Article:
I don’t think of myself as a “politician”, and neither do my colleagues in senior councillor roles at East Devon District Council.
Paul Arnott www.midweekherald.co.uk
None of us wish to climb the greasy pole, or line up jobs or consultancies as a result of our positions. Indeed, it’s highly unlikely these would be offered. We are not in the Conservative party.
However, there is one “political” thing that does unite my senior councillors at East Devon, and that is a repeatedly stated and campaigned-on revulsion for corruption in any tier of government. My own pals at EDDC first came together under the umbrella of the Independent East Devon Alliance, in significant part because a Conservative councillor who had been the dominant figure in planning around here was caught in a sting by the Daily Telegraph and made the front page.
He was recorded on video boasting that he was the man to come to for planning permission but that he didn’t “come cheap”, saying that if he was going to turn a field into a housing estate he’d need tens of thousands of pounds paid through his planning consultancy.
The police took nearly two years to decide there was no case to answer and the council itself then immediately scrapped the promised enquiry through its own Scrutiny committee to look into the matter. In other words, with the Tories all powerful back then in 2015 when that appalling decision to stifle debate was made, there has been two years of long grass followed by a “nothing to see here/case closed”.
Amazingly, and to the council’s shame, the argument was made that the whole matter had been “political”, smearing both the independent councillor Claire Wright and my pals at the East Devon Alliance, then just a rather lovely group of local campaigners chaired by an immaculately behaved retired judge.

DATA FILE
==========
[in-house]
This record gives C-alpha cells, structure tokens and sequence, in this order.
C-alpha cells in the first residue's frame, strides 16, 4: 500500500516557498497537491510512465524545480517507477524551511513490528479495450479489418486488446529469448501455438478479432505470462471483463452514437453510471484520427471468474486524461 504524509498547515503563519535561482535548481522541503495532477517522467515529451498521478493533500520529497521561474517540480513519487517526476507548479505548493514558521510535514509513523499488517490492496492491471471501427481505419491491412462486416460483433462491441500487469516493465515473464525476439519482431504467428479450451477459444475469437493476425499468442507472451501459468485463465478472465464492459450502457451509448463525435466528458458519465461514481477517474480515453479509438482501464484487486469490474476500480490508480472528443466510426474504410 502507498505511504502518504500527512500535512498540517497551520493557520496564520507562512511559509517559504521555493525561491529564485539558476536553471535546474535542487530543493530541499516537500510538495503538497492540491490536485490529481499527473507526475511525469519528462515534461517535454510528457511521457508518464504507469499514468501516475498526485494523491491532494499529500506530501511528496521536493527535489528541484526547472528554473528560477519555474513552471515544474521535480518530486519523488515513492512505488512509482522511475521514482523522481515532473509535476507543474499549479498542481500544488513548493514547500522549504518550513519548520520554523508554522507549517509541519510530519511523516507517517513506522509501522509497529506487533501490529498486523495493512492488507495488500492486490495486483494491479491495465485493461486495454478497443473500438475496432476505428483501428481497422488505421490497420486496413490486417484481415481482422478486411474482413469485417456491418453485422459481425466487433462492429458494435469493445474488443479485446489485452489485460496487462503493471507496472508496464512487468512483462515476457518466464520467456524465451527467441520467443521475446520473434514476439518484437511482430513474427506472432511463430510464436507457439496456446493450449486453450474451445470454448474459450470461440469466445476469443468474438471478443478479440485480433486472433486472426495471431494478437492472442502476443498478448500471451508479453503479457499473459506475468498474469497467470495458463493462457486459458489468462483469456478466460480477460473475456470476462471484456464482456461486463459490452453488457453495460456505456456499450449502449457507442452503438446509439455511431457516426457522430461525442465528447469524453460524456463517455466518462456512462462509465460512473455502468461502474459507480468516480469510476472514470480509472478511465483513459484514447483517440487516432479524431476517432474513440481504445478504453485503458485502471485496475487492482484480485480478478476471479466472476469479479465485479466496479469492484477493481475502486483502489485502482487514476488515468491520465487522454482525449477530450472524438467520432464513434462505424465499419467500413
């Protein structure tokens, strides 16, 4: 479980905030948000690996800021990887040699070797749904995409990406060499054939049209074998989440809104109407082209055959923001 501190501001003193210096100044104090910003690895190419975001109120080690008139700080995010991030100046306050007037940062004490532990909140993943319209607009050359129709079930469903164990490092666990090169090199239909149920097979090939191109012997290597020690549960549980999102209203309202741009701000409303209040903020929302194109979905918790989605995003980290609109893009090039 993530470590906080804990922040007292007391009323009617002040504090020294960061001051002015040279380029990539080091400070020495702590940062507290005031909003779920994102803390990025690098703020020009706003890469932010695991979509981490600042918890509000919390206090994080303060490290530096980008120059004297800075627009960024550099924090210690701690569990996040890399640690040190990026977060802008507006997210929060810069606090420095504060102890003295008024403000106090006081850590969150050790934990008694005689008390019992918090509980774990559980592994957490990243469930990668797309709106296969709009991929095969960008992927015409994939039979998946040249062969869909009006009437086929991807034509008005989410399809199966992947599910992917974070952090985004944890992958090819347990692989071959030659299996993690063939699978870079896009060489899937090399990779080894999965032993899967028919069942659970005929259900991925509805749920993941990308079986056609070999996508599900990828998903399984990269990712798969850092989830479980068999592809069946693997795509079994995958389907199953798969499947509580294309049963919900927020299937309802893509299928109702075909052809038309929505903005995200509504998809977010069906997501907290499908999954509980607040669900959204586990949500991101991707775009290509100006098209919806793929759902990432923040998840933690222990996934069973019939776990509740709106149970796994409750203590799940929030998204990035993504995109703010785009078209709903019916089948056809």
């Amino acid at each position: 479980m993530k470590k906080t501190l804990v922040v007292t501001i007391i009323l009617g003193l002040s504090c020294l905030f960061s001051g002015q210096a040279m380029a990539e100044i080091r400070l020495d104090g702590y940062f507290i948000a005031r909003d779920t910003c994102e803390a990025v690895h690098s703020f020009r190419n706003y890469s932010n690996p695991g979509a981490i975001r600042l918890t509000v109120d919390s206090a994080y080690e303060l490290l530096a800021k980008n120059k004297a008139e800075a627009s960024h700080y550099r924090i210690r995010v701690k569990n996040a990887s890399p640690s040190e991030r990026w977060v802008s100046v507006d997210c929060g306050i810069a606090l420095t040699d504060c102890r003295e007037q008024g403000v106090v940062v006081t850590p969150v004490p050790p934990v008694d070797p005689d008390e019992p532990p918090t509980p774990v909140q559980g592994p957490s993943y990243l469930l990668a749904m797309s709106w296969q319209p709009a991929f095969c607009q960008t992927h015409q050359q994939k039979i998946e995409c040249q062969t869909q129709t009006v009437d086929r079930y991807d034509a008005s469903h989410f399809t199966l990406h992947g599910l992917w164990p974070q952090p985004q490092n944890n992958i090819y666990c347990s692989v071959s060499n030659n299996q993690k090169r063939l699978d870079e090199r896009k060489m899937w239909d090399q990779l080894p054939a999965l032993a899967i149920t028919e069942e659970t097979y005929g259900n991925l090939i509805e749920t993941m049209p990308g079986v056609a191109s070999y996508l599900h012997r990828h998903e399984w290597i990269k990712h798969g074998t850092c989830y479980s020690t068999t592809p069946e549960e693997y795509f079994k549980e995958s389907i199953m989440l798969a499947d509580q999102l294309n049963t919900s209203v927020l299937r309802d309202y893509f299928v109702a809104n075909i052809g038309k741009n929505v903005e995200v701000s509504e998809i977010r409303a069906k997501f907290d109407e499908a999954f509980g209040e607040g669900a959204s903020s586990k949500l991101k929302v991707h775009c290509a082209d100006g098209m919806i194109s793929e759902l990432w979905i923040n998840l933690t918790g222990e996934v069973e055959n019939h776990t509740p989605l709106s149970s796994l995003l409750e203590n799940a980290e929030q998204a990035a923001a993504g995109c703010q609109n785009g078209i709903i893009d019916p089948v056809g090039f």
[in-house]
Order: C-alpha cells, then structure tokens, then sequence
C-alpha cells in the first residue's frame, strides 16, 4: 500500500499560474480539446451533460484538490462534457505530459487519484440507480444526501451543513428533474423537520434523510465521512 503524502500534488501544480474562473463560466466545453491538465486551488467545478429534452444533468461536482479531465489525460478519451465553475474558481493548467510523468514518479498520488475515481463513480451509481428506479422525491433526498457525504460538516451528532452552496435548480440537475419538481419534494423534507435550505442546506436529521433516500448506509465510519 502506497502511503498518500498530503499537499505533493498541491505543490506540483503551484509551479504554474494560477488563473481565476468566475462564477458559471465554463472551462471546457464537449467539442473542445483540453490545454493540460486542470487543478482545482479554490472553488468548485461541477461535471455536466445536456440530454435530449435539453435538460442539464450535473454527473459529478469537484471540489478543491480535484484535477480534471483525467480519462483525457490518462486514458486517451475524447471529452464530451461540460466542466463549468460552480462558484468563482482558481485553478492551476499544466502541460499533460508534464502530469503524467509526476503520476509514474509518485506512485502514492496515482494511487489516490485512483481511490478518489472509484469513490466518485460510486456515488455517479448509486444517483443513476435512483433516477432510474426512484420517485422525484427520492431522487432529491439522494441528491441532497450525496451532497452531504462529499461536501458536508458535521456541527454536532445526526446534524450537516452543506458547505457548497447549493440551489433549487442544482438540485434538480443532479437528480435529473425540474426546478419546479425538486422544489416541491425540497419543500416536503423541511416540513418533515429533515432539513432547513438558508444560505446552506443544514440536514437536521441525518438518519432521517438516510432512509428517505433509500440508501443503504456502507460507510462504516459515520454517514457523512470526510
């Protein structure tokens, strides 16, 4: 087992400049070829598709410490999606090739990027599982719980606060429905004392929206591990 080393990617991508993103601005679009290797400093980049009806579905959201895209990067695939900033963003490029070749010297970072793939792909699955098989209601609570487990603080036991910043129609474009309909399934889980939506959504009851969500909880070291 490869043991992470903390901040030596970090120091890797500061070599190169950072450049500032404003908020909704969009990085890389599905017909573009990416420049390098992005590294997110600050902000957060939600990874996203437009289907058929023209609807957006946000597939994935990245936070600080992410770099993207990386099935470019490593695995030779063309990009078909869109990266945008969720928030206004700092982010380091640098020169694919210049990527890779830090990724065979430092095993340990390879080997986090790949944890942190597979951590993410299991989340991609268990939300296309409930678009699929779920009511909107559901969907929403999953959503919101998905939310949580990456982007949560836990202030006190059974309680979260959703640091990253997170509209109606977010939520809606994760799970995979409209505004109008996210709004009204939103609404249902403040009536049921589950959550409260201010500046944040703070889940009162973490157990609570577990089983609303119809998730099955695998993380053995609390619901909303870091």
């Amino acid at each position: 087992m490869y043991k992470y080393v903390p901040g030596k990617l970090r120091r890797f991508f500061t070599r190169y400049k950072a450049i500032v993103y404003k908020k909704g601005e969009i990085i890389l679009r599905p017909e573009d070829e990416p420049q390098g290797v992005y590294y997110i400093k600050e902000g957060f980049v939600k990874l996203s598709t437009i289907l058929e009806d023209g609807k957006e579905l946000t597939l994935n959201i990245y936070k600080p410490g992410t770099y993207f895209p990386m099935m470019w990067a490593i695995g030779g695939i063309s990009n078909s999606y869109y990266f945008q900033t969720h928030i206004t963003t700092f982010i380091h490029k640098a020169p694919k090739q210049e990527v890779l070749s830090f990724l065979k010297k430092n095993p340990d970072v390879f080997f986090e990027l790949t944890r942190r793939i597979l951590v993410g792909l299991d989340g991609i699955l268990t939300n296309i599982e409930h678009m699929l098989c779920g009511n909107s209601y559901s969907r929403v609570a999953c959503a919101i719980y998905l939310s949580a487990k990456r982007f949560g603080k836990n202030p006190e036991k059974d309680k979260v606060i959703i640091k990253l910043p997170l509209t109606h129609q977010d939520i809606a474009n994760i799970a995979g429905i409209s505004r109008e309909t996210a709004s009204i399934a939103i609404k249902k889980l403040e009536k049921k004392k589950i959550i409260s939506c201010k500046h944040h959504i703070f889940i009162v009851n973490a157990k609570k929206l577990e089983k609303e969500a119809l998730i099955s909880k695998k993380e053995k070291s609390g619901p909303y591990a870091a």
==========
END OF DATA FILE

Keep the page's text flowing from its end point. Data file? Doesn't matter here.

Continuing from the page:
And here was the mistake, taken from the national Tory playbook. The result of that shabby little denial of any further debate was that by 2019 Claire Wright polled more than 20,000 votes in a general election and the Conservatives at East Devon were reduced to just 19 out of 60 councillors, losing power for the first time in the district’s history. In other words, voters across the world hate this stuff, and it is a truism now that the cover-up gets punished more than the original act.
In my five minutes of spare time a week I am getting going on the research for my next book, which will be about the support for and seeds of British fascism in the aristocracy after WW1. Their funding and influence persisted well into my lifetime, and the emergence of the National Front in the 70s.
But even these fascists would have hesitated before attempting Johnson’s plans; he wanted to close Parliament for his own ends, he wants to scrap judicial reviews, and now he has nearly succeeded in breaking the rules preventing corruption in the Commons.
“He’s such a laugh” people used to say but he isn’t; he is as much a threat to democracy as Trump in America, and if our local MPs – who lacked the guts to vote against him last week – want to look themselves in the mirror again they should vote him out of his role and take Jacob Rees-Mogg with him. Our country is not safe in their hands.
The price of freedom is eternal vigilance, it is often said, and as we showed in East Devon, there comes a point when the electorate just will not put up with any more of this stuff from the Conservatives locally. In the Commons this week they looked utterly shattered. If there was ever a time for a national opposition to unite to remove their power, as we have done in East Devon, it is now.
PS It was these events in East Devon that stirred an “old” Owl to take wing “Keeping a close eye on our District” in 2014.